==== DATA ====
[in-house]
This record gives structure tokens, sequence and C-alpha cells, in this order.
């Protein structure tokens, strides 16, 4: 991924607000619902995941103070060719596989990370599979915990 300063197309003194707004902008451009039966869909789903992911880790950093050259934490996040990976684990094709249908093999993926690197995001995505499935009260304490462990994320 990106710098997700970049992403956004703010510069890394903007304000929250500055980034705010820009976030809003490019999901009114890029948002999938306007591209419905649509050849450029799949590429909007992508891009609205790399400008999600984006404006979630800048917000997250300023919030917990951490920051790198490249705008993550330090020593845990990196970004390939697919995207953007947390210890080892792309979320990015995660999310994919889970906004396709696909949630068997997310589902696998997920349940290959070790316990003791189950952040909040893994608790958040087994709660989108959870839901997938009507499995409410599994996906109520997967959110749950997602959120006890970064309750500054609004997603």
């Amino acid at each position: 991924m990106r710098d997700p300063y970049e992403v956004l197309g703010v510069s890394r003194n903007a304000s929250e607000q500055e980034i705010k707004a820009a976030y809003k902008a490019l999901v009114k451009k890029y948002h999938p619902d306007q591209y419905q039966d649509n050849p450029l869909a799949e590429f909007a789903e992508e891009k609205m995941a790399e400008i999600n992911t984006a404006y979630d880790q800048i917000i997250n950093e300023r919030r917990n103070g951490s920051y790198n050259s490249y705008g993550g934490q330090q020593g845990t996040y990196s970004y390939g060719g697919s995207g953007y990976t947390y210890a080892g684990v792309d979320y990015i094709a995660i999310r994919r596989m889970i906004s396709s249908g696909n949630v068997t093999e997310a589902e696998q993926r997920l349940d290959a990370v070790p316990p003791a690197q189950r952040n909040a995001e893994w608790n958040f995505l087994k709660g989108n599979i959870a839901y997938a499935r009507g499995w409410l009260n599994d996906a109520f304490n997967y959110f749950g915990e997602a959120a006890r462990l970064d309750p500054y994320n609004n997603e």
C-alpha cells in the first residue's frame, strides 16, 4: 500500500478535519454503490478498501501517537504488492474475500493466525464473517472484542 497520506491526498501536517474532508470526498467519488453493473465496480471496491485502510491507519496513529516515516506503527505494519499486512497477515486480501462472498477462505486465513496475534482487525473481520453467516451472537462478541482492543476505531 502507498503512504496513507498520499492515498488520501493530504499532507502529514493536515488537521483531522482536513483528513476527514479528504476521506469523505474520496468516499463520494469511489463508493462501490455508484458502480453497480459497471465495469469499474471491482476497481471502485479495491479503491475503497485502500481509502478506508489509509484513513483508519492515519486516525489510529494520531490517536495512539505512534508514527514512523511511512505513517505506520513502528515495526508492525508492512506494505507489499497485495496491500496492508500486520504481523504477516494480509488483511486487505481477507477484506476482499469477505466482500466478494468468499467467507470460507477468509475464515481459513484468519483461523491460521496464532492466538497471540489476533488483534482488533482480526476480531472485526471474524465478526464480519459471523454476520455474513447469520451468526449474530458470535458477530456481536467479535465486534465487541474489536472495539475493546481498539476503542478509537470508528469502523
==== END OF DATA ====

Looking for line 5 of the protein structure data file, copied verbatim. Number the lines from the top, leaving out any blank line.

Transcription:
C-alpha cells in the first residue's frame, strides 16, 4: 500500500478535519454503490478498501501517537504488492474475500493466525464473517472484542 497520506491526498501536517474532508470526498467519488453493473465496480471496491485502510491507519496513529516515516506503527505494519499486512497477515486480501462472498477462505486465513496475534482487525473481520453467516451472537462478541482492543476505531 502507498503512504496513507498520499492515498488520501493530504499532507502529514493536515488537521483531522482536513483528513476527514479528504476521506469523505474520496468516499463520494469511489463508493462501490455508484458502480453497480459497471465495469469499474471491482476497481471502485479495491479503491475503497485502500481509502478506508489509509484513513483508519492515519486516525489510529494520531490517536495512539505512534508514527514512523511511512505513517505506520513502528515495526508492525508492512506494505507489499497485495496491500496492508500486520504481523504477516494480509488483511486487505481477507477484506476482499469477505466482500466478494468468499467467507470460507477468509475464515481459513484468519483461523491460521496464532492466538497471540489476533488483534482488533482480526476480531472485526471474524465478526464480519459471523454476520455474513447469520451468526449474530458470535458477530456481536467479535465486534465487541474489536472495539475493546481498539476503542478509537470508528469502523